The Fed’s posture has pivoted rapidly to “hawkish”
The Fed utilizes “monetary policy” to control the cost and availability of credit to promote two primary goals; “full” employment and stable prices. In early 2020, the pandemic brought our economy to an immediate and unprecedented standstill, threatening the worst crisis since the Great Depression. The Fed quickly revisited its playbook from the Global Financial Crisis of 2008, slashing short-term interest rates to zero (from 1.50%-1.75%) and restarting “quantitative easing” (“QE”), purchasing $80 billion of U.S. Treasury Bonds and $40 billion of mortgage-backed securities in the open market each month. This constant buying supported bond prices and kept longer-term interest rates low.
These two actions combined to make credit both cheap and abundant. Fast forward two years and our economy has recovered, inflation is stubbornly high and asset prices have soared. President Biden nominated Fed Chairman Jerome Powell for a second term on November 21, 2021. The following week Powell told Congress that inflation was probably not “transitory” (self-correcting), a clear signal to investors the Fed was preparing to wean the economy from the emergency measures by raising its target for short-term interest rates and halting bond purchases.
The consensus expectation was for the Fed to gradually boost its target for short-term interest rates in a steady series of 25 basis point (0.25%) bumps. Indeed, the Fed halted its program of “quantitative easing” in March and on March 16 boosted its target for “fed funds” from 0%-0.25% to 0.25%-0.50%.
Inflation has been persistently high and at levels not seen since the early 1980s, leading to fears the Fed will need to slam vs. pump the brakes to bring it under control. There has been increasing talk of the Fed possibly “front-end loading” rate increases with 50 basis point (0.50%) bumps. Fed Governor Lael Brainard (nominated to become Vice-Chair) added fuel to the fire when she said on April 5 the Fed “will continue tightening monetary policy methodically” and will “start to reduce the balance sheet at a rapid pace as soon as our May meeting.”
While investors expected an end to “quantitative easing,” it was an unpleasant surprise to learn the Fed could soon throw the transmission into “reverse” by switching to a program of “quantitative tightening” (rapidly shrinking its portfolio of bonds, to the tune of a maximum of $60 billion of U.S. Treasury Bonds and $35 billion of mortgage-backed bonds each month). Indeed, the yield on the 10-year U.S. Treasury immediately jumped to 2.60%, a level not seen since 2018 and 2019.
Our expectation continues to be for more modest returns and increased volatility than experienced in 2021. We believe over long periods of time, stock prices track with corporate profits. Following 2021’s stellar increase from Covid-ravaged 2020, we still think corporate profits can grow at a high-single digit rate in 2022. As always, there will be headwinds, this time including continuing high inflation, stressed supply chains and a tight labor market. Of course, even if earnings come through, there’s the matter of what multiple investors be willing to pay in a rising rate environment.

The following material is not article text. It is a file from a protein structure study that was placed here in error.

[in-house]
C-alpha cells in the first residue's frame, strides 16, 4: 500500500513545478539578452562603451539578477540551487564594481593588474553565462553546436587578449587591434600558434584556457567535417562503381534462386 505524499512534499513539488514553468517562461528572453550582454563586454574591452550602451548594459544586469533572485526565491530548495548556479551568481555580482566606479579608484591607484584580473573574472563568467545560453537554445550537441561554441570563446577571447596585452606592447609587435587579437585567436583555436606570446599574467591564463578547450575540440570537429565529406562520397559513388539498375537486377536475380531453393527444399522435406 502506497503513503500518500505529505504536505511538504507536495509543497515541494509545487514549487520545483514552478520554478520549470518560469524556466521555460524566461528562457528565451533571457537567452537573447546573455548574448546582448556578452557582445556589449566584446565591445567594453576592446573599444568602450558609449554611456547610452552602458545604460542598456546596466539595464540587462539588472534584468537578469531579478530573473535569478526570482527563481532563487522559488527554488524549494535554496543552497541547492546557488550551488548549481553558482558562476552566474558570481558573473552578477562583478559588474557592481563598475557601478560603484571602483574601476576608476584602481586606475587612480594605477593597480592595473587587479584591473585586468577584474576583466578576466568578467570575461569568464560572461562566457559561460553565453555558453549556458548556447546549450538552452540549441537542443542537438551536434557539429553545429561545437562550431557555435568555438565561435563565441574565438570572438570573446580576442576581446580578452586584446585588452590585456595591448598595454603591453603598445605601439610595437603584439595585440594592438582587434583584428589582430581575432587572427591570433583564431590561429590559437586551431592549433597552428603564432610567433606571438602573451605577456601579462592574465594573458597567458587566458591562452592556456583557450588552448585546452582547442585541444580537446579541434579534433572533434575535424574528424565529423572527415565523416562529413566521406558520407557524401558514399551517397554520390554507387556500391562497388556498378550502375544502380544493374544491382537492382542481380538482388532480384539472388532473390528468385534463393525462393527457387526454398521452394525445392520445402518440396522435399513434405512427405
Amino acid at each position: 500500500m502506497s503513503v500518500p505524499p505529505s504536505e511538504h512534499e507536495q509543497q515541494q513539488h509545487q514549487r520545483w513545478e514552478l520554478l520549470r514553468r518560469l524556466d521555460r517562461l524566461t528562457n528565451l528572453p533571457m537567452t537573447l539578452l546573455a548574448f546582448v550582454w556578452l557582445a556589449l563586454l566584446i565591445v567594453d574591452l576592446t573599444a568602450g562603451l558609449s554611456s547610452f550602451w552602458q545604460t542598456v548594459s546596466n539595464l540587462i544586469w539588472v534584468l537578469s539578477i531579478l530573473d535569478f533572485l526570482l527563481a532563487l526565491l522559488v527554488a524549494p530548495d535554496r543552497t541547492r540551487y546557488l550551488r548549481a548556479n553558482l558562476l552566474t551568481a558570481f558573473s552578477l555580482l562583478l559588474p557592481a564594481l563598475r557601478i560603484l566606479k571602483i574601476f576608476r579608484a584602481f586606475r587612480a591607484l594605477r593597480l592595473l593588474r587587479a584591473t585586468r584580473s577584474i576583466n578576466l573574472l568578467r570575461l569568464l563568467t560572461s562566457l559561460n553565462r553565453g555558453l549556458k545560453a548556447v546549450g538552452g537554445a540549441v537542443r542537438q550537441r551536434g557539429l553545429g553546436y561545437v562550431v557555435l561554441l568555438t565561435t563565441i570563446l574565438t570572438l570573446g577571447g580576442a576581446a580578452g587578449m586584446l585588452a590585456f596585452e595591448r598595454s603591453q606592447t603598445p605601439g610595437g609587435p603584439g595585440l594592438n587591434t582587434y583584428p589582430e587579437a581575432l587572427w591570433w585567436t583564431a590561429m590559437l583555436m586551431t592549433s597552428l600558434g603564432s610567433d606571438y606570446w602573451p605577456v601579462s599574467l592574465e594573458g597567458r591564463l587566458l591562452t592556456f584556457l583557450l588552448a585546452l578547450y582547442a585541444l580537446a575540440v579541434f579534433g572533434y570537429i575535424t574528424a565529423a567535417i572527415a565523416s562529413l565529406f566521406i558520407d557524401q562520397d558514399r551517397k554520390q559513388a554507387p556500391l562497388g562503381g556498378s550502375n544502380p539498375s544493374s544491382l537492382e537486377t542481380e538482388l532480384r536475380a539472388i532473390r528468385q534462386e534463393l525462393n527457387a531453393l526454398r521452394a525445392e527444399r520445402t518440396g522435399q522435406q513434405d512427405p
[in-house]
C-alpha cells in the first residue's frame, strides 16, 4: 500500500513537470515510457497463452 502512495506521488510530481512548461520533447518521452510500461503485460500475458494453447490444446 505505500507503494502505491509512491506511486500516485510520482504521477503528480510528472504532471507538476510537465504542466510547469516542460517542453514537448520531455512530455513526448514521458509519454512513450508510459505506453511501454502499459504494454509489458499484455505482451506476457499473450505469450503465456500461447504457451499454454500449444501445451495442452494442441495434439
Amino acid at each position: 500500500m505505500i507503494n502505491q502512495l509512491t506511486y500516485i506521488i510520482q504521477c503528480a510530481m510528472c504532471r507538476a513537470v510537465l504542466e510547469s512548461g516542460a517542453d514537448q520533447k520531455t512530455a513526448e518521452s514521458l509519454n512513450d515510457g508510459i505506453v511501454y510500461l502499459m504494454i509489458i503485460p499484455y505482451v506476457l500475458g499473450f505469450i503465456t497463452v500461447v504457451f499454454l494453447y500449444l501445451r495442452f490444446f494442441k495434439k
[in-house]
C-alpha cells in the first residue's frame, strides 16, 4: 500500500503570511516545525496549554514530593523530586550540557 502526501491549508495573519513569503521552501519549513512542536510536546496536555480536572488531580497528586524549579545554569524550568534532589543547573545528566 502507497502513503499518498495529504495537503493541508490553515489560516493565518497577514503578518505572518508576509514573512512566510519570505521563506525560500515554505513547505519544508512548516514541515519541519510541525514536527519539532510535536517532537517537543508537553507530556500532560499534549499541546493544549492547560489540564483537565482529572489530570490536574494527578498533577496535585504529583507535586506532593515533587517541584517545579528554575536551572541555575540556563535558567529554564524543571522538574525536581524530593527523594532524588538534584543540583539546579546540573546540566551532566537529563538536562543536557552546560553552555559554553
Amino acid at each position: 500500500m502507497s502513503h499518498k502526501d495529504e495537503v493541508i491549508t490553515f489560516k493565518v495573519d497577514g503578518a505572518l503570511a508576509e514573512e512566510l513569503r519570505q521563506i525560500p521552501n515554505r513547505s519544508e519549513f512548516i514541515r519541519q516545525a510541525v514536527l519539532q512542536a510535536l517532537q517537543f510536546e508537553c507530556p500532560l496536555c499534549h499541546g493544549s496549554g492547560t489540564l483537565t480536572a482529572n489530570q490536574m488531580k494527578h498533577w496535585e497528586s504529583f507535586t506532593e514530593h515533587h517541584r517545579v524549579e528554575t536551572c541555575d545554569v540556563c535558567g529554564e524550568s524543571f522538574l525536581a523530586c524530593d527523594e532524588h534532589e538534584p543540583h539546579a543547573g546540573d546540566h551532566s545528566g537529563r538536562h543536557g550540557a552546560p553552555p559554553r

Uncertainty is uncomfortable, but it’s something we’ve dealt with every day for the past 46+ years. We can’t predict specific events or their timing. For example, we cannot predict when the next recession will hit, how deep it will be, how long it will last or how stocks will respond. But in our plans, we account for the fact recessions and bear markets will occur—we don’t assume bull markets and sunny skies at all times. In other words, while we can never plan for the unexpected (like wars), the unexpected happening is always part of our plan.
Kirr, Marbach & Company, LLC (KM) is registered with the U.S. Securities and Exchange Commission (“SEC”), which requires advisers to file Forms ADV-Part 1, Part 2A (“Brochure”), Part 2B (“Brochure Supplements”) and Part 3 (“Form CRS-Client Relationship Summary) electronically on the Investment Adviser Registration Depository (www.iard.com). KM filed its annual updating amendments to its Forms ADV-Parts 1, 2A and 2B on March 22, 2022. In addition, KM filed an amendment to its Form ADV-Part 3 on March 22, 2022.
Form ADV-Part 2A is a narrative disclosure of an adviser’s business, written in “plain English.” The SEC mandated the headings, specific topics to be covered and the order of presentation.
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Kirr, Marbach & Company, LLC
Past performance is not a guarantee of future results.
The S&P 500 Index is an unmanaged, capitalization-weighted index generally representative of the U.S. market for large capitalization stocks. This index cannot be invested in directly.
The S&P 500 Value Index is an unmanaged, capitalization-weighted index that measures the performance of the value segment of the U.S. market for large-capitalization stocks. This index is a subset of the S&P 500 Index and cannot be invested in directly.